By Bernard Hickey
Brace yourself, but just imagine if Auckland house prices fell 55%.
Former Reserve Bank Chairman Arthur Grimes proposed deliberately 'crashing' the Auckland housing market by 40% by building 150,000 houses over six years to actually make housing more affordable. Former Reserve Bank Governor Don Brash then said Auckland house prices needed to fall 60% to achieve affordability, given waiting for income growth to catch up with flat prices would take 50 years to restore price to income multiples to sensible levels.
The Prime Minister immediately wrote off the idea of a large fall in Auckland as "crazy" because of the effect on developers and banks and the wider economy, which tried to kill the debate stone dead.
Everyone just seemed to accept that a fall of such a magnitude would be an immediately catastrophic and economy-killing event that could not be contemplated, let alone studied or debated. Surely, everyone thought, a fall like that would cause a crisis similar to the ones that broke the banks and forced taxpayer bailouts in the likes of the United States and Ireland?
Politicians of all colours and lobbyists for landlords may talk about the housing like some sort of bomb under the economy that cannot be dismantled, but would such a fall actually kill the economy, or the banks for that matter?
Luckily for us, we don't have to imagine. The Reserve Bank has done a test of just such an scenario, and quite recently.
The independent institution responsible for regulating banks and forecasting the economy said in its May Financial Stability Report that it ran a 'stress' test with banks late last year of what would happen to their balance sheets if house prices fell 55% in Auckland and by 40% nation-wide.
They crunched the numbers and found the world did not end at all.
Banks would not force everyone to sell their houses. Most home owners have vast amounts of equity to fall back on. Those in negative equity would not either send their keys back to the bank in the mail or be turfed out without warning. The incentives for borrowers and banks in New Zealand are quite different to those in the United States or Ireland. Our banks do not shoot first and ask questions later, as has been seen in current dairy payout crisis.
New Zealand's banks are very well capitalised and have not sliced and diced and sold off their mortgages into hyper-financialised markets primed to blow up 'Big Short'-style. They now mostly rely on stable long term and local term deposits for funds. They are also very profitable and the Reserve Bank found that the losses from such a big fall in house prices would eat into those profits and ultimately reduce their capital buffers from around 10.3% to 8%. But that is far from being bust. At the very worst, the Reserve Bank said it might have to stop some of them paying dividends to their parents in Australia. That is far from catastrophic.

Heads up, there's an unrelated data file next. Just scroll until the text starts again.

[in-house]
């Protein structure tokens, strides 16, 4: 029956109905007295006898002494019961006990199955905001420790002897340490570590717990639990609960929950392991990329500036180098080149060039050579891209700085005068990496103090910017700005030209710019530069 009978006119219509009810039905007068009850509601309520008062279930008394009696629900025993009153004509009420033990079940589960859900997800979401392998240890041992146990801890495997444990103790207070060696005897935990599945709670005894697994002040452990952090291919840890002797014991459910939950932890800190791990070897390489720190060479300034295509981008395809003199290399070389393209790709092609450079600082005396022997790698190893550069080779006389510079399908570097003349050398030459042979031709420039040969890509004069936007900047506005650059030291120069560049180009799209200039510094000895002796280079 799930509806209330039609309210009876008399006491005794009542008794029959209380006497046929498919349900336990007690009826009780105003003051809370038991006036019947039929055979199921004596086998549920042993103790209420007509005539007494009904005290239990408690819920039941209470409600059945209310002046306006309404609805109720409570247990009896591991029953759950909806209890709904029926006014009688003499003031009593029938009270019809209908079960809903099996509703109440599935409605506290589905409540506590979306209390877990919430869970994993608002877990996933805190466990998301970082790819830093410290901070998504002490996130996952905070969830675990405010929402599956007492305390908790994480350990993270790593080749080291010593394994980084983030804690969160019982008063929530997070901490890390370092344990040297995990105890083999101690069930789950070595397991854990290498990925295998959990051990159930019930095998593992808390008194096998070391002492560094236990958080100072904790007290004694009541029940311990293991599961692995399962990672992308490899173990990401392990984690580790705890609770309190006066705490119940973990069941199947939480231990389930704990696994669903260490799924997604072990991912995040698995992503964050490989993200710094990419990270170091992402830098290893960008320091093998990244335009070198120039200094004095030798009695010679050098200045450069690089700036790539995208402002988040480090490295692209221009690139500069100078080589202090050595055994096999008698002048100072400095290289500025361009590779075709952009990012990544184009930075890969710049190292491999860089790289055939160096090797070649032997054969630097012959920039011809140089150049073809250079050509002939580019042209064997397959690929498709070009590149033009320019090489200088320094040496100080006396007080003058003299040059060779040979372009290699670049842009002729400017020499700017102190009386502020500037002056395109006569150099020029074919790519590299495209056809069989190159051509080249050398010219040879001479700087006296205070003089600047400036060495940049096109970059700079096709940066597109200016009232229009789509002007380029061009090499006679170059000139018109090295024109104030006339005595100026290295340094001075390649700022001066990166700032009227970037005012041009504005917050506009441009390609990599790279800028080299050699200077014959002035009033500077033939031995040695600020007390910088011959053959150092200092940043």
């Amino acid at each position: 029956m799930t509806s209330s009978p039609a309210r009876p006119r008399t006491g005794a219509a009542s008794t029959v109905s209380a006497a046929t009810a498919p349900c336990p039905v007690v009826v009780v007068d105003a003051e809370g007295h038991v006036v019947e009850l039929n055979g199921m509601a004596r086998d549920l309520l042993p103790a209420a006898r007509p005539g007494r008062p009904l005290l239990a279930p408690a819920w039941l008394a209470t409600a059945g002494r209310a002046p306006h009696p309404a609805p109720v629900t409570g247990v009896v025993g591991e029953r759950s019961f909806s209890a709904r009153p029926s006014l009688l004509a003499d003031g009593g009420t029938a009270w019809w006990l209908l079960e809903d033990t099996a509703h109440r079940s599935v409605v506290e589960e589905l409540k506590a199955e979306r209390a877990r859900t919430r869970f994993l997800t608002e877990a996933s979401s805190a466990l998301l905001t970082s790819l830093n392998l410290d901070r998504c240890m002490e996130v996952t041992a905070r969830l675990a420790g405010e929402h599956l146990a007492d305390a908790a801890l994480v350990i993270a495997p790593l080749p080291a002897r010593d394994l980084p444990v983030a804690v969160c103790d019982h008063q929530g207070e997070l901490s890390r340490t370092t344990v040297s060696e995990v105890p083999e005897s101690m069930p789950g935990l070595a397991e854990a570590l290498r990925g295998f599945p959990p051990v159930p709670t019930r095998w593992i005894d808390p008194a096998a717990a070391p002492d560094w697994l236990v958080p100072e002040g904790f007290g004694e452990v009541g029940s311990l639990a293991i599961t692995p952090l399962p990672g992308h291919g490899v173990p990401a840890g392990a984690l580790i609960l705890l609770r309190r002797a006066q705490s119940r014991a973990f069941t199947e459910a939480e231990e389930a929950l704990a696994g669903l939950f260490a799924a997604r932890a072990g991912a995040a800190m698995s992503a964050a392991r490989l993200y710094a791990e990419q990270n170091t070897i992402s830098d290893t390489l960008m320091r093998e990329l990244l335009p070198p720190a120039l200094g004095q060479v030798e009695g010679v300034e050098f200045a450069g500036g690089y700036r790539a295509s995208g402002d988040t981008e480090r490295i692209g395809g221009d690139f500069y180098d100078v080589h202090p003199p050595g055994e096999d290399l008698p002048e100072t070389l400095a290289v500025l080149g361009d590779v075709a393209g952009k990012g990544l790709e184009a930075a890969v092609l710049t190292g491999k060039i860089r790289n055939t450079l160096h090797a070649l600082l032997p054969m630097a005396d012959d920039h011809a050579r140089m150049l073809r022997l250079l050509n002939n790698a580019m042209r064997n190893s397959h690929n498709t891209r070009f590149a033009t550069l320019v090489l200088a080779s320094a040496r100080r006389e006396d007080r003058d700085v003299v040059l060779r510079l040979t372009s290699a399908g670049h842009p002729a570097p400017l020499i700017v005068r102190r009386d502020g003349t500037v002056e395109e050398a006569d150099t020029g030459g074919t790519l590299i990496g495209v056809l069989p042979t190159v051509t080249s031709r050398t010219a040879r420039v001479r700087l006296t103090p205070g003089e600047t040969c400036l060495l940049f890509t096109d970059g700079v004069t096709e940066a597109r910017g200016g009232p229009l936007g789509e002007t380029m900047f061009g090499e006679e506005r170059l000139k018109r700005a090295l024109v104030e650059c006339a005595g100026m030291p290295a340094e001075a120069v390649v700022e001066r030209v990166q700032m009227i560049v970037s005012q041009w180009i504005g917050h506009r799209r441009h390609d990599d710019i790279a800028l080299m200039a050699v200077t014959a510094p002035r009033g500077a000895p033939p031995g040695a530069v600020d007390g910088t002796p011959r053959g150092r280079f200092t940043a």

It's also worth noting the Reserve Bank did not muck around with a simple scenario. It also assumed that the 55% fall in Auckland house prices would happen at the same time as a rise in unemployment from 5% to 13% and a recession that carved 6% off GDP. Just for good measure, it also assumed that dairy incomes remained at their currently unprofitable levels and that banks would also make losses on their business and commercial property loans. It found that losses on mortgages would only be around 1% of the bank's mortgage books.
It's worth remembering that the bulk of borrowers are having few problems servicing their debt at current interest rates. Reserve Bank figures show total interest costs are around 9% of household disposable income, which is down from a peak of 14% in 2008 and similar to levels seen in 2003. There are plenty of buffers built into the system in terms of bank capital, interest servicing costs and home equity, except for those at the most extreme end. And the Reserve Bank pointed out that interest rates would also fall in such a scenario.
There are also fewer borrowers up to their gills in debt because the Reserve Bank has deliberately and successfully forced the banks to reduce loan to value ratios over the last three years. The proportion of mortgages with Loan to Value Ratios of over 80% has dropped from almost 21% in 2013 to closer to 12% at the end of last year, and that will have improved since then because of further house price inflation.
Yes, a few property developers might see projects fall over, although there are a lot less of them leveraged through finance companies than there were before 2008. Yes, a few highly leveraged rental property investors might lose some equity. But isn't that one of the risks of doing business?
So why are politicians of all colours so afraid? And exactly whose interests are they protecting when they say such falls are "crazy" and "unnecessary"?
A version of this article was also published in the Herald on Sunday. It is here with permission.